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QUO VADIS?

there is a divine unity, that life is more worth living if one has faith in a lofty objective which transcends the individual, and that confidence can be placed in a leadership to which the fullness of power has been given.

Viewed purely as a form of control, a state professing totalitarian claims may develop the fullness of state power; and the consciously sought out analogy with the Church may seem, when superficially regarded, to insure permanence and solidity also. Enthusiasm derived from pure secularism frees itself, when it assumes a form of conduct like that of the Church, of that odium which a mere profanation or a crude, blasphemous attack on sacred things always arouses. Without that odium, secularization of religion can be brought about all the more readily, by merely rendering the profane sacred. The noiseless metamorphosis of faith into a tolerated, yes, even simulated, Christian- ity for the sake of mass-appeal reaches the same end as does destruc- tion of Christianity by force, though the method may be more hu- mane. That there are eyes which see all this, which know how to tell the difference between a face and a mask, is proved by the fact that the Holy See adopted the course it did against the nationalism in Catholic dress of 1'Action Fran^aise.

The thousand-year-old primacy of Christianity among the baptized peoples has given way to the political primacy of national being during a long process which, despite certain interruptions, is a logical develop- ment. Since an Empire comprising all the people is possible only if there exists a real, spiritual Empire, universally recognized as existing above the level of the secular, the loss of that spiritual Empire has also necessarily meant the decline of the secular Empire, The dead body of Christendom has since undergone a kind of chemical decom- position. An aggregate of nations seeking hope in a kind of desperate autonomy clings to an illusion of a community of peoples which in a League of Nations uses the illusionistic language of spirits conjured up from a bygone Christian age, though as a matter of fact the real cementing agents are only such blessings of civilization as technical advancement, world trade and transportation. The idea of the com- munity of peoples, as something more than a conventional assumption resorted to in the hope of rescuing civilization, is wholly alive only in die Catholic Church whose sacraments and teachings are valid for all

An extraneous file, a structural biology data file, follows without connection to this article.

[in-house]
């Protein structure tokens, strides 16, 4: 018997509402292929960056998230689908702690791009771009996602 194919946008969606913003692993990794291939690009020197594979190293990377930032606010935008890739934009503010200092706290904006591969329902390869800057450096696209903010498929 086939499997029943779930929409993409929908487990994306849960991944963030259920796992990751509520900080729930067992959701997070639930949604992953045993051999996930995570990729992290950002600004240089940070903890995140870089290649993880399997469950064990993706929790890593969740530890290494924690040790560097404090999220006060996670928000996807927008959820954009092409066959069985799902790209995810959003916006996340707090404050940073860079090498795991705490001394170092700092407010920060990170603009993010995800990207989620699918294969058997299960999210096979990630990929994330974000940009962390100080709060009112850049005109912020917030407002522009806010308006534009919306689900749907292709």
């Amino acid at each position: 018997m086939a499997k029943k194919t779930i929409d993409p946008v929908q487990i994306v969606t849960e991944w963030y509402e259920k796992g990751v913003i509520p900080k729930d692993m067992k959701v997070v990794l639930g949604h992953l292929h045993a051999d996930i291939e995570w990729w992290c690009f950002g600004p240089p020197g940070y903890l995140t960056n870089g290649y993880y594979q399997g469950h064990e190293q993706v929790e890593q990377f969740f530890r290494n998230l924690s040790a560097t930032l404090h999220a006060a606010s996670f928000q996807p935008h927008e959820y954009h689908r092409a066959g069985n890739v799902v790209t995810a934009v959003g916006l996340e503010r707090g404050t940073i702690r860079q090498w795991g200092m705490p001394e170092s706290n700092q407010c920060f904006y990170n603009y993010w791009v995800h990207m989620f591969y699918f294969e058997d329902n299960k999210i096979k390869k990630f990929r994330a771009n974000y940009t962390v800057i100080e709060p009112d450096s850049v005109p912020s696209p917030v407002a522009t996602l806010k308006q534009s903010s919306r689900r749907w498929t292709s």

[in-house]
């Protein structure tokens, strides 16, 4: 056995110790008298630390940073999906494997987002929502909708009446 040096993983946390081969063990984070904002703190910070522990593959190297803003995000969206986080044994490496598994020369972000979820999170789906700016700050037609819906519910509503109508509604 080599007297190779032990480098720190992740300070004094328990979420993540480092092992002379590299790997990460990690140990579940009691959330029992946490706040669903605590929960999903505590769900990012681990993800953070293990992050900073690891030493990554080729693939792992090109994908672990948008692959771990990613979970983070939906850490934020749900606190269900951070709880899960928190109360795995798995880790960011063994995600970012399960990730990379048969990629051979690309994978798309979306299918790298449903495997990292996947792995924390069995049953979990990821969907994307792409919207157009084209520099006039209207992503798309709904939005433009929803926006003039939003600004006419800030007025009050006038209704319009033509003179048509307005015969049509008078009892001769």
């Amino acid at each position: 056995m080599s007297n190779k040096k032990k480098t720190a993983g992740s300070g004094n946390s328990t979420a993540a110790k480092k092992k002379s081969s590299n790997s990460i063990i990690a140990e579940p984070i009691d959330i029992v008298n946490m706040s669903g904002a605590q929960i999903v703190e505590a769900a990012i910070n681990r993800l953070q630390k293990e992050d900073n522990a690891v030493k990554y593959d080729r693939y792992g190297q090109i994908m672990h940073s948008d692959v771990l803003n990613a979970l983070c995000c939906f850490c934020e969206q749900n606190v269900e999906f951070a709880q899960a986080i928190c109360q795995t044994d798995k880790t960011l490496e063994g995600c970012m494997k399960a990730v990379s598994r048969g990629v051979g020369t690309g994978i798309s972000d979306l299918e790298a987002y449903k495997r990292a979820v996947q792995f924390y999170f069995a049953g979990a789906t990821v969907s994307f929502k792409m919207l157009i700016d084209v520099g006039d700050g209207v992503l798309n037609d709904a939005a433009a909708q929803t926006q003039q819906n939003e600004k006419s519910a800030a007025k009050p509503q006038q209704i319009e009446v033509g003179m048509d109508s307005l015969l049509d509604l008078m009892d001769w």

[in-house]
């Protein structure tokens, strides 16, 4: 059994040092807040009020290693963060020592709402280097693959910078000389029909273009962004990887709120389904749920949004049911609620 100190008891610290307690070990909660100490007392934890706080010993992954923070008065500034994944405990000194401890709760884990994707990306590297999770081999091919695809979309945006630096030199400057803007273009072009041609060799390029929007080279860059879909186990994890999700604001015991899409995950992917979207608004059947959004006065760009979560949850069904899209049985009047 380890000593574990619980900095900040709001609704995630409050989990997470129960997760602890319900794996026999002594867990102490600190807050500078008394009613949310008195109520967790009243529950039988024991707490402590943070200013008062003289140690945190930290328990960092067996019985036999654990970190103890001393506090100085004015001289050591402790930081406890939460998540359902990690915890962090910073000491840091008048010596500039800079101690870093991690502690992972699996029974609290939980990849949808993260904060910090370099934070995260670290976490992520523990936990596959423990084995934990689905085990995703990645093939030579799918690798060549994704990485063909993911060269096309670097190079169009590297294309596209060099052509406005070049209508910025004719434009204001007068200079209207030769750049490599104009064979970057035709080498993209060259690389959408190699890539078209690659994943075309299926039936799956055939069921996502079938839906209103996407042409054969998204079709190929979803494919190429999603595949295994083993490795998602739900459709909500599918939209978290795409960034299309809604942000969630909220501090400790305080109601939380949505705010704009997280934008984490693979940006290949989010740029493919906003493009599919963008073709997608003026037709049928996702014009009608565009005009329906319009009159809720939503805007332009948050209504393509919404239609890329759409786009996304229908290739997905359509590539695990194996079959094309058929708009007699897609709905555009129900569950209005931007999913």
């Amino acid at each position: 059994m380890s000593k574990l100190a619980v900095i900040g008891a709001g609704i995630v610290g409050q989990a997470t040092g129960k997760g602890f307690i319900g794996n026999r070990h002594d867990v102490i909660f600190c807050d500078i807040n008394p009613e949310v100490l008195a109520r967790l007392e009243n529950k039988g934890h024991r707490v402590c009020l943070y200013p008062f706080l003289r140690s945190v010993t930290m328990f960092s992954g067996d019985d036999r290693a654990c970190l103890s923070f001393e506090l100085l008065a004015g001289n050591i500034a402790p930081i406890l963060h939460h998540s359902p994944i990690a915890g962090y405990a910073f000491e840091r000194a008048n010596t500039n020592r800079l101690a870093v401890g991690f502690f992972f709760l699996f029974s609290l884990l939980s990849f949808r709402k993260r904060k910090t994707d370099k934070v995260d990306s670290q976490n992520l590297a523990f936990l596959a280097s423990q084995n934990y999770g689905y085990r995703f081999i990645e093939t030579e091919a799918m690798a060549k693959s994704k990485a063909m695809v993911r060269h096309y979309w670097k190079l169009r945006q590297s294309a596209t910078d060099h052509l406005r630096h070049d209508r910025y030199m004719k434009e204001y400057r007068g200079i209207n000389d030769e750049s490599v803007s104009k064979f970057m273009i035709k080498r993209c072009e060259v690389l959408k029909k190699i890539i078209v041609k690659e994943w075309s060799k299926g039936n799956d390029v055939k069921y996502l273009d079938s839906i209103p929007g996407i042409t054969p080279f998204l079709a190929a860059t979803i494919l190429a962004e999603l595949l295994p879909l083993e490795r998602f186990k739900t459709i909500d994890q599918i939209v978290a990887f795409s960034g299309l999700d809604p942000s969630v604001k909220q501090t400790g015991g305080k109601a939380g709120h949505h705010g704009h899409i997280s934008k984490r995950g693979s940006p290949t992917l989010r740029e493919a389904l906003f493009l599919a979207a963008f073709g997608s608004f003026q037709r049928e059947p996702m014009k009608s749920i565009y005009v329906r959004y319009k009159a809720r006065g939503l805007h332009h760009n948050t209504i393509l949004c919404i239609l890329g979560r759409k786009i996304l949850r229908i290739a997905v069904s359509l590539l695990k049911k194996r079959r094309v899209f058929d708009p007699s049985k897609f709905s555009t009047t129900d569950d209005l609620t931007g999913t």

SHEPHERD